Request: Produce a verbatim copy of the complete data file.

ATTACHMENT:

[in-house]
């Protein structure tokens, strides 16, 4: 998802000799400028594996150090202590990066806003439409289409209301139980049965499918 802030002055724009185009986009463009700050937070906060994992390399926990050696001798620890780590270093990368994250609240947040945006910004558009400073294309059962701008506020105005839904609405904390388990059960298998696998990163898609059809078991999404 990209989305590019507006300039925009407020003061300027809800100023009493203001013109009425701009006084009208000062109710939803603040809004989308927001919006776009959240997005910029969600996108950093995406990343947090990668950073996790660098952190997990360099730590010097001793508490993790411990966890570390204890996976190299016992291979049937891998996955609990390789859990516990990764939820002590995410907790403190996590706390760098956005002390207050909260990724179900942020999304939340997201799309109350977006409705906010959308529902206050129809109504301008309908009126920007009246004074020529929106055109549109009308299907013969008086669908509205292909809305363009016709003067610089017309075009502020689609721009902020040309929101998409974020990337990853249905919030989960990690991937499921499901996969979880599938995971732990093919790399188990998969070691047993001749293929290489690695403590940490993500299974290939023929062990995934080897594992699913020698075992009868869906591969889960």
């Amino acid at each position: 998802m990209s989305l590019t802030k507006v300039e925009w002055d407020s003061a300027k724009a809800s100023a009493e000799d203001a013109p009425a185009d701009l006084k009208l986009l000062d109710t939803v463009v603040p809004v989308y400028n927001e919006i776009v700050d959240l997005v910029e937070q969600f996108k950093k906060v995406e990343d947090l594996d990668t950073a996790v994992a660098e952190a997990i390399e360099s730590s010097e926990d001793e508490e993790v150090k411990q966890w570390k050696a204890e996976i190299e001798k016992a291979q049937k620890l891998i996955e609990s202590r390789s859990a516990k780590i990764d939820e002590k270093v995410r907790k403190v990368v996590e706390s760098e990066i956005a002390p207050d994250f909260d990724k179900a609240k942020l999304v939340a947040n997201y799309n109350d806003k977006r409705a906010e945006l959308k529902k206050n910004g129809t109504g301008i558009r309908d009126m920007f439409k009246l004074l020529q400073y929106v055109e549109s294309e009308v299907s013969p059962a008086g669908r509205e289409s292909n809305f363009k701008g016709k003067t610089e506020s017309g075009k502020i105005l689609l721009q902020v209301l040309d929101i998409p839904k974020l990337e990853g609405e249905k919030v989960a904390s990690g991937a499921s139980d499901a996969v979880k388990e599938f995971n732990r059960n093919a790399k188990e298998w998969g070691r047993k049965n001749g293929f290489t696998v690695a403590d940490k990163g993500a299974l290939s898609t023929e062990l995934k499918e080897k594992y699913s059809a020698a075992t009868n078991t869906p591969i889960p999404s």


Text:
[in-house]
């Protein structure tokens, strides 16, 4: 998802000799400028594996150090202590990066806003439409289409209301139980049965499918 802030002055724009185009986009463009700050937070906060994992390399926990050696001798620890780590270093990368994250609240947040945006910004558009400073294309059962701008506020105005839904609405904390388990059960298998696998990163898609059809078991999404 990209989305590019507006300039925009407020003061300027809800100023009493203001013109009425701009006084009208000062109710939803603040809004989308927001919006776009959240997005910029969600996108950093995406990343947090990668950073996790660098952190997990360099730590010097001793508490993790411990966890570390204890996976190299016992291979049937891998996955609990390789859990516990990764939820002590995410907790403190996590706390760098956005002390207050909260990724179900942020999304939340997201799309109350977006409705906010959308529902206050129809109504301008309908009126920007009246004074020529929106055109549109009308299907013969008086669908509205292909809305363009016709003067610089017309075009502020689609721009902020040309929101998409974020990337990853249905919030989960990690991937499921499901996969979880599938995971732990093919790399188990998969070691047993001749293929290489690695403590940490993500299974290939023929062990995934080897594992699913020698075992009868869906591969889960």
């Amino acid at each position: 998802m990209s989305l590019t802030k507006v300039e925009w002055d407020s003061a300027k724009a809800s100023a009493e000799d203001a013109p009425a185009d701009l006084k009208l986009l000062d109710t939803v463009v603040p809004v989308y400028n927001e919006i776009v700050d959240l997005v910029e937070q969600f996108k950093k906060v995406e990343d947090l594996d990668t950073a996790v994992a660098e952190a997990i390399e360099s730590s010097e926990d001793e508490e993790v150090k411990q966890w570390k050696a204890e996976i190299e001798k016992a291979q049937k620890l891998i996955e609990s202590r390789s859990a516990k780590i990764d939820e002590k270093v995410r907790k403190v990368v996590e706390s760098e990066i956005a002390p207050d994250f909260d990724k179900a609240k942020l999304v939340a947040n997201y799309n109350d806003k977006r409705a906010e945006l959308k529902k206050n910004g129809t109504g301008i558009r309908d009126m920007f439409k009246l004074l020529q400073y929106v055109e549109s294309e009308v299907s013969p059962a008086g669908r509205e289409s292909n809305f363009k701008g016709k003067t610089e506020s017309g075009k502020i105005l689609l721009q902020v209301l040309d929101i998409p839904k974020l990337e990853g609405e249905k919030v989960a904390s990690g991937a499921s139980d499901a996969v979880k388990e599938f995971n732990r059960n093919a790399k188990e298998w998969g070691r047993k049965n001749g293929f290489t696998v690695a403590d940490k990163g993500a299974l290939s898609t023929e062990l995934k499918e080897k594992y699913s059809a020698a075992t009868n078991t869906p591969i889960p999404s």